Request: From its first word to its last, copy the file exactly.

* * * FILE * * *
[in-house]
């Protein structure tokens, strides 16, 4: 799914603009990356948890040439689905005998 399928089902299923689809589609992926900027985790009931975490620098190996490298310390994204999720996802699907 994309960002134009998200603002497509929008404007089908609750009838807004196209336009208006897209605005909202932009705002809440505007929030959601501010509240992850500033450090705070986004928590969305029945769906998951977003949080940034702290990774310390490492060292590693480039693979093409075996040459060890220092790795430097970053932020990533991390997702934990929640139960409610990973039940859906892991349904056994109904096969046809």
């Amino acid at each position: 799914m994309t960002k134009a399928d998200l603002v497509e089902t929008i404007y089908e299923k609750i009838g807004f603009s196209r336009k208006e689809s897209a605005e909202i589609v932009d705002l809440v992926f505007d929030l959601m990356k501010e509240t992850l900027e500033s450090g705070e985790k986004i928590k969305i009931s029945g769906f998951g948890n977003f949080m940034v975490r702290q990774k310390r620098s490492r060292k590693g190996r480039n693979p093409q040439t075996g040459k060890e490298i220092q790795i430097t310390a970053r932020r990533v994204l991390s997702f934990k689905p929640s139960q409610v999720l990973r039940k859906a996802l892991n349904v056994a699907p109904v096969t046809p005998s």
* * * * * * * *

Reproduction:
[in-house]
């Protein structure tokens, strides 16, 4: 799914603009990356948890040439689905005998 399928089902299923689809589609992926900027985790009931975490620098190996490298310390994204999720996802699907 994309960002134009998200603002497509929008404007089908609750009838807004196209336009208006897209605005909202932009705002809440505007929030959601501010509240992850500033450090705070986004928590969305029945769906998951977003949080940034702290990774310390490492060292590693480039693979093409075996040459060890220092790795430097970053932020990533991390997702934990929640139960409610990973039940859906892991349904056994109904096969046809």
């Amino acid at each position: 799914m994309t960002k134009a399928d998200l603002v497509e089902t929008i404007y089908e299923k609750i009838g807004f603009s196209r336009k208006e689809s897209a605005e909202i589609v932009d705002l809440v992926f505007d929030l959601m990356k501010e509240t992850l900027e500033s450090g705070e985790k986004i928590k969305i009931s029945g769906f998951g948890n977003f949080m940034v975490r702290q990774k310390r620098s490492r060292k590693g190996r480039n693979p093409q040439t075996g040459k060890e490298i220092q790795i430097t310390a970053r932020r990533v994204l991390s997702f934990k689905p929640s139960q409610v999720l990973r039940k859906a996802l892991n349904v056994a699907p109904v096969t046809p005998s």